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undef is undef

by jozef (Sexton)
on Aug 29, 2012 at 08:40 UTC ( #990406=perlquestion: print w/ replies, xml ) Need Help??
jozef has asked for the wisdom of the Perl Monks concerning the following question:

Hi, mostly with DBIx::Class I have to often write:

my $foo = $bar->related1->related2->foo;

While any of the related objects may not exist and return undef so it's necessary to test first or do an easy bad solution and use eval:

my $foo = eval{ $bar->related1->related2->foo };

Which also means that when ever there is a typoo (for example misspelled relation name) inside eval {}, it's silently ignored.

And here is my question: Is there a module or an easy way to say Perl that in this given scope when ever method is called on undef return undef instead of an exception? Here is how it would look like:

my $foo = undef_is_undef { undef->bar };

Thanks!
Jozef

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Re: undef is undef
by Corion (Pope) on Aug 29, 2012 at 08:44 UTC

    Maybe instead of tracing the paths in Perl, you want to make the database do the work instead?

    I suggest you either write a view or a query in DBIx::Class that does the JOIN query directly instead of manually fetching the tables from the database.

Re: undef is undef
by moritz (Cardinal) on Aug 29, 2012 at 08:52 UTC

    If you often need to chase multiple levels of tabels, it means you are working on a too low level.

    Add an accessor to the result class that does an in-database join over the levels, which automatically deals with the case of not having results at one level or another.

      Well, even for one level it is necessary to check first. here's real world example:

      my $avatar = $usr->person->avatar;

      usr and person (extended information about user) are two tables. not every user has to have extended information and the code snipped just wants to find out if user has avatar.

      Adding accessor to usr sounds like a wise solution to hide test ifs, but it will mask the fact that avatar is accessor of person.

        Adding accessor to usr sounds like a wise solution to hide test ifs, but it will mask the fact that avatar is accessor of person.

        Hiding unneeded facts is what abstraction is all about. Why should a user of your backend model care about which table the avatar comes from? If the user doesn't have to care, it means you can change that stuff later on the in the database and only adapt your model, not your code that generates the HTML.

Re: undef is undef
by philiprbrenan (Monk) on Aug 29, 2012 at 13:00 UTC

    Perhaps something like:

    use feature ":5.14"; use warnings FATAL => qw(all); use strict; use Data::Dump qw(dump pp); use Test::More qw(no_plan); sub deref(@) {my $h = shift; for(@_) {return undef unless $h and ref($h) eq __PACKAGE__ and $h->can($_); $h = $h->$_; } $h } my $h = bless {a=>bless{a=>bless{a=>bless{a=>1, b=>2}}}}; sub aaa() {$_[0]->{a}} sub bbb() {$_[0]->{b}} ok !defined($h->deref(qw(bbb bbb bbb bbb))); ok 1 == $h->deref(qw(aaa aaa aaa aaa)); ok 2 == $h->deref(qw(aaa aaa aaa bbb));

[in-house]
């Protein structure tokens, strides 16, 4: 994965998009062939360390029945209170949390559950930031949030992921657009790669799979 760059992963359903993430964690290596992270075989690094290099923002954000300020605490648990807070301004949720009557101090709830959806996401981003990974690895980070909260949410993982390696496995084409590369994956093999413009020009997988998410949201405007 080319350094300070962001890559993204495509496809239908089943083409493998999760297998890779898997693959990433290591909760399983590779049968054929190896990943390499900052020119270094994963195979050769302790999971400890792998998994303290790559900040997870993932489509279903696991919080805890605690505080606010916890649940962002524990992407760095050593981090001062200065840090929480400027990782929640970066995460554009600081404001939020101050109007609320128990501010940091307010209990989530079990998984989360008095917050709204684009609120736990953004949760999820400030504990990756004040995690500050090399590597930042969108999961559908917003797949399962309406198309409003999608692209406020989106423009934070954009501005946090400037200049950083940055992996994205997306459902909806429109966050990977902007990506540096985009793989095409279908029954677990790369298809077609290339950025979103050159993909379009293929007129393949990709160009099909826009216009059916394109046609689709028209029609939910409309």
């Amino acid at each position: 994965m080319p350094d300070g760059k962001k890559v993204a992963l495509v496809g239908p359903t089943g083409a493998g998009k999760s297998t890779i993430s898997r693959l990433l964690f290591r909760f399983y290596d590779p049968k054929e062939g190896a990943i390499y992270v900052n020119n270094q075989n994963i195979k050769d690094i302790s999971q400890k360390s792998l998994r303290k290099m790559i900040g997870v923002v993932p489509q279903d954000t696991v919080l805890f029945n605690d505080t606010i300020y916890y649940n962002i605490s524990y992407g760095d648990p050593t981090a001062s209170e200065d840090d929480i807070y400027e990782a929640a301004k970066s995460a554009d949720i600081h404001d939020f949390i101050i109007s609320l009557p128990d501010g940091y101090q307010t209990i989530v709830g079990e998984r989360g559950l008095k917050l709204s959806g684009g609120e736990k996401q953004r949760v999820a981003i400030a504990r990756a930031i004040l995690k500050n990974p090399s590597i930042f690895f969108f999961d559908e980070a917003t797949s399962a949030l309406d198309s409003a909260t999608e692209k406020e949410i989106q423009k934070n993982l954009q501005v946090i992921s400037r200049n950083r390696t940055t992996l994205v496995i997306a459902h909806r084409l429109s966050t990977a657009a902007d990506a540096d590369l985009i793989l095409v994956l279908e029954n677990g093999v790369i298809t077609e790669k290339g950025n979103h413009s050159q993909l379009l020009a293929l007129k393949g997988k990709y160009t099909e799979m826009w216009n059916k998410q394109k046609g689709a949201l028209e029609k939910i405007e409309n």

Produces

    ok 1
    ok 2
    ok 3
    1..3
    
Re: undef is undef
by andye (Curate) on Aug 29, 2012 at 13:42 UTC
    this works, but it's not pretty:

    use strict; use warnings; #set up a pretend subref inside some other stuff my $bar = {foo => [ sub {print "fishcake"}]}; { no warnings "uninitialized"; # we're going to be a bit naughty in t +his block ($bar->{potato}->[0] or sub {return undef})->() } # swap this for # ($bar->{foo}->[0] or sub {return undef})->() # and see what happens

    if you use that then if I were you I'd comment it liberally, and possibly surround it with bio-hazard marker tape.

Re: undef is undef
by sundialsvc4 (Abbot) on Aug 29, 2012 at 14:32 UTC

    Even though it may sound very pedantic and old-fashioned, I aggressively write code that verifies that something which might legitimately be undef is or is not.   Then, I enclose blocks of code in exception-handling blocks which, if they go off, package the exception message in another, case-specific class of exception object and then throw that.   I don’t use “well, an exception has been thrown, so eat the exception and then do this,” because an exception could be thrown for any reason, not just the one I expect.

    I would politely argue that you should never write that “merely ‘works’ (sic).”   Because there is only one agent out there with a clear chance to determine whether the app is or is not working properly, and that agent is:   the application itself.

    The next argument is in favor of clarity above all other considerations.   Go ahead and write two, three, four statements instead of one “clever” one if the multiple-statements approach is “obvious at a glance” and/or more maintainable in the decades to come.   You probably have CPU-power to burn.   (Maybe you legitimately don’t in high-science, but in bread and butter business apps you certainly do ... and what you can’t afford is risk.   Especially the risk of undetected application failure.)

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